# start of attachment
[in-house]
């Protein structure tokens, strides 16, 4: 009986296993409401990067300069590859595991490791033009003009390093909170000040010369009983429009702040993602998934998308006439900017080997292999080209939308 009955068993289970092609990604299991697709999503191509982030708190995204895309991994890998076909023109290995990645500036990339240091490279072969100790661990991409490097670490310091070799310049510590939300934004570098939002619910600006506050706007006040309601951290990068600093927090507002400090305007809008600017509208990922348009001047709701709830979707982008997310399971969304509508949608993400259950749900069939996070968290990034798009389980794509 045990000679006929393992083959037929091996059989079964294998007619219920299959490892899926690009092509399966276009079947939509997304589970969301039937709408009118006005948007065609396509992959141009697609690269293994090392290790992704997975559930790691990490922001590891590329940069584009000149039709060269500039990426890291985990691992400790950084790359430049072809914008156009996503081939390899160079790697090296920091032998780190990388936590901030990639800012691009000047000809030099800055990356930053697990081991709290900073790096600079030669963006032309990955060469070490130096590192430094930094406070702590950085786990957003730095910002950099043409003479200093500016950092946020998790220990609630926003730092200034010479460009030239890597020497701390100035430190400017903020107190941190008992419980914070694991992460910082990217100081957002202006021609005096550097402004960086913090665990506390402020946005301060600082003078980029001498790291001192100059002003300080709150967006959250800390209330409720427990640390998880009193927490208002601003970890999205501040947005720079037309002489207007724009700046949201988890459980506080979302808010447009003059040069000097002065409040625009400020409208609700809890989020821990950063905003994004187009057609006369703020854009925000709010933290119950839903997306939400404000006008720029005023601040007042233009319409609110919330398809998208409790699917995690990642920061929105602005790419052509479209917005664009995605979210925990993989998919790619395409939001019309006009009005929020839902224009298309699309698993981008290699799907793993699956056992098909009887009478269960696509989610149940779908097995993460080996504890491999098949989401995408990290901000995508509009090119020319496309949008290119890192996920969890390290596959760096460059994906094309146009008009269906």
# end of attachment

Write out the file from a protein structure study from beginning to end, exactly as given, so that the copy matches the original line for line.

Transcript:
[in-house]
């Protein structure tokens, strides 16, 4: 009986296993409401990067300069590859595991490791033009003009390093909170000040010369009983429009702040993602998934998308006439900017080997292999080209939308 009955068993289970092609990604299991697709999503191509982030708190995204895309991994890998076909023109290995990645500036990339240091490279072969100790661990991409490097670490310091070799310049510590939300934004570098939002619910600006506050706007006040309601951290990068600093927090507002400090305007809008600017509208990922348009001047709701709830979707982008997310399971969304509508949608993400259950749900069939996070968290990034798009389980794509 045990000679006929393992083959037929091996059989079964294998007619219920299959490892899926690009092509399966276009079947939509997304589970969301039937709408009118006005948007065609396509992959141009697609690269293994090392290790992704997975559930790691990490922001590891590329940069584009000149039709060269500039990426890291985990691992400790950084790359430049072809914008156009996503081939390899160079790697090296920091032998780190990388936590901030990639800012691009000047000809030099800055990356930053697990081991709290900073790096600079030669963006032309990955060469070490130096590192430094930094406070702590950085786990957003730095910002950099043409003479200093500016950092946020998790220990609630926003730092200034010479460009030239890597020497701390100035430190400017903020107190941190008992419980914070694991992460910082990217100081957002202006021609005096550097402004960086913090665990506390402020946005301060600082003078980029001498790291001192100059002003300080709150967006959250800390209330409720427990640390998880009193927490208002601003970890999205501040947005720079037309002489207007724009700046949201988890459980506080979302808010447009003059040069000097002065409040625009400020409208609700809890989020821990950063905003994004187009057609006369703020854009925000709010933290119950839903997306939400404000006008720029005023601040007042233009319409609110919330398809998208409790699917995690990642920061929105602005790419052509479209917005664009995605979210925990993989998919790619395409939001019309006009009005929020839902224009298309699309698993981008290699799907793993699956056992098909009887009478269960696509989610149940779908097995993460080996504890491999098949989401995408990290901000995508509009090119020319496309949008290119890192996920969890390290596959760096460059994906094309146009008009269906």